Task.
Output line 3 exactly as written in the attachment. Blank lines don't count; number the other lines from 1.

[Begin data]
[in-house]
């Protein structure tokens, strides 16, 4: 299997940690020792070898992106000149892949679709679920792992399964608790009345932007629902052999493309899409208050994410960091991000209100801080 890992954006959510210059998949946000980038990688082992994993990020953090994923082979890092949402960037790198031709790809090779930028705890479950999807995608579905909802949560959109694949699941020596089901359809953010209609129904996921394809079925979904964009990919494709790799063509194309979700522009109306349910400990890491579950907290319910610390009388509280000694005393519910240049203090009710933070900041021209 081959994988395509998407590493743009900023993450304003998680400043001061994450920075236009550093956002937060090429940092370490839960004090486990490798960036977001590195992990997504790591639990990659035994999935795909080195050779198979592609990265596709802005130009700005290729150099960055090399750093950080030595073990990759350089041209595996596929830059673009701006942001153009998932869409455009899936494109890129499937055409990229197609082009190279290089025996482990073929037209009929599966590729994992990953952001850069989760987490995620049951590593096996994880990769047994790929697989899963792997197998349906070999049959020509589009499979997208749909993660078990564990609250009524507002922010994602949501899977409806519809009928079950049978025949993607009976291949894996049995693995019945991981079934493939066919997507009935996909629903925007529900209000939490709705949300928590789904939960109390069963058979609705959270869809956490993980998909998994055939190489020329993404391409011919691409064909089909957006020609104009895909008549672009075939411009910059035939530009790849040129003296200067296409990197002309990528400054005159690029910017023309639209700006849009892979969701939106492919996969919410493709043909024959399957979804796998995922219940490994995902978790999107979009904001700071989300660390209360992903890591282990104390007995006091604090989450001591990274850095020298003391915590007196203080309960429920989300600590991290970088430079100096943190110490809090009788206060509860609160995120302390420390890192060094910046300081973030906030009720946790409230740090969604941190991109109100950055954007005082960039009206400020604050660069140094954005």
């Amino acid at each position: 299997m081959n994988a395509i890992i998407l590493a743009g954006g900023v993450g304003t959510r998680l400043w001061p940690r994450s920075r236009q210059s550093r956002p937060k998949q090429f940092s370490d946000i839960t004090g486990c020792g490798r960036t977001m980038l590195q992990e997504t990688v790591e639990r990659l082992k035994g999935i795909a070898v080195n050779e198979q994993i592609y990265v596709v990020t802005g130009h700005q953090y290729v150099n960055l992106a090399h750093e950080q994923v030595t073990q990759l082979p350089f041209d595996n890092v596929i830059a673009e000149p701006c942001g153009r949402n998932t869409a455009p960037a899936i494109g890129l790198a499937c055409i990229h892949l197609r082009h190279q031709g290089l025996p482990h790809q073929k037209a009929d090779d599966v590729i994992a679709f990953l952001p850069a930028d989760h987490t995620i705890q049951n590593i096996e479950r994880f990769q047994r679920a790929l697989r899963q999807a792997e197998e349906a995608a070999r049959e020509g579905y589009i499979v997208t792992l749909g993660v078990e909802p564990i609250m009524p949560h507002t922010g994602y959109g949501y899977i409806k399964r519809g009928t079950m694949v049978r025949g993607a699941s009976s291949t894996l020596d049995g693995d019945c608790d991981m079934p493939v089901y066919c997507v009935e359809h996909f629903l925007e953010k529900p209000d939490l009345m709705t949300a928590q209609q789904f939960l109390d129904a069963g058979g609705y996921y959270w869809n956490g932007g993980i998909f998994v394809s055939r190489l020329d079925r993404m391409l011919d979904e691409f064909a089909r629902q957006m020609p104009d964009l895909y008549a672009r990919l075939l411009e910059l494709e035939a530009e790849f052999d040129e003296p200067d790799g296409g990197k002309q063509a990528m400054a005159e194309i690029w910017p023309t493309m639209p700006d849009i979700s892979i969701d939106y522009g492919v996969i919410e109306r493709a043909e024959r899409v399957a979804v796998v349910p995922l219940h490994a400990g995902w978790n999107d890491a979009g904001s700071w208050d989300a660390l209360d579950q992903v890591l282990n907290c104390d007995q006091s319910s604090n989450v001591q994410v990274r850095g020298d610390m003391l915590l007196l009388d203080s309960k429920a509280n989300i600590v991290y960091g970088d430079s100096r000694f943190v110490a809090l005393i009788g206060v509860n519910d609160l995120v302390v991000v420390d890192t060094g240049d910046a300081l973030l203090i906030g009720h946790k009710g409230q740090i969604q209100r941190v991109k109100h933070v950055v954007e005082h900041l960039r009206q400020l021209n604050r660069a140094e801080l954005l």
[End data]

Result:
């Amino acid at each position: 299997m081959n994988a395509i890992i998407l590493a743009g954006g900023v993450g304003t959510r998680l400043w001061p940690r994450s920075r236009q210059s550093r956002p937060k998949q090429f940092s370490d946000i839960t004090g486990c020792g490798r960036t977001m980038l590195q992990e997504t990688v790591e639990r990659l082992k035994g999935i795909a070898v080195n050779e198979q994993i592609y990265v596709v990020t802005g130009h700005q953090y290729v150099n960055l992106a090399h750093e950080q994923v030595t073990q990759l082979p350089f041209d595996n890092v596929i830059a673009e000149p701006c942001g153009r949402n998932t869409a455009p960037a899936i494109g890129l790198a499937c055409i990229h892949l197609r082009h190279q031709g290089l025996p482990h790809q073929k037209a009929d090779d599966v590729i994992a679709f990953l952001p850069a930028d989760h987490t995620i705890q049951n590593i096996e479950r994880f990769q047994r679920a790929l697989r899963q999807a792997e197998e349906a995608a070999r049959e020509g579905y589009i499979v997208t792992l749909g993660v078990e909802p564990i609250m009524p949560h507002t922010g994602y959109g949501y899977i409806k399964r519809g009928t079950m694949v049978r025949g993607a699941s009976s291949t894996l020596d049995g693995d019945c608790d991981m079934p493939v089901y066919c997507v009935e359809h996909f629903l925007e953010k529900p209000d939490l009345m709705t949300a928590q209609q789904f939960l109390d129904a069963g058979g609705y996921y959270w869809n956490g932007g993980i998909f998994v394809s055939r190489l020329d079925r993404m391409l011919d979904e691409f064909a089909r629902q957006m020609p104009d964009l895909y008549a672009r990919l075939l411009e910059l494709e035939a530009e790849f052999d040129e003296p200067d790799g296409g990197k002309q063509a990528m400054a005159e194309i690029w910017p023309t493309m639209p700006d849009i979700s892979i969701d939106y522009g492919v996969i919410e109306r493709a043909e024959r899409v399957a979804v796998v349910p995922l219940h490994a400990g995902w978790n999107d890491a979009g904001s700071w208050d989300a660390l209360d579950q992903v890591l282990n907290c104390d007995q006091s319910s604090n989450v001591q994410v990274r850095g020298d610390m003391l915590l007196l009388d203080s309960k429920a509280n989300i600590v991290y960091g970088d430079s100096r000694f943190v110490a809090l005393i009788g206060v509860n519910d609160l995120v302390v991000v420390d890192t060094g240049d910046a300081l973030l203090i906030g009720h946790k009710g409230q740090i969604q209100r941190v991109k109100h933070v950055v954007e005082h900041l960039r009206q400020l021209n604050r660069a140094e801080l954005l």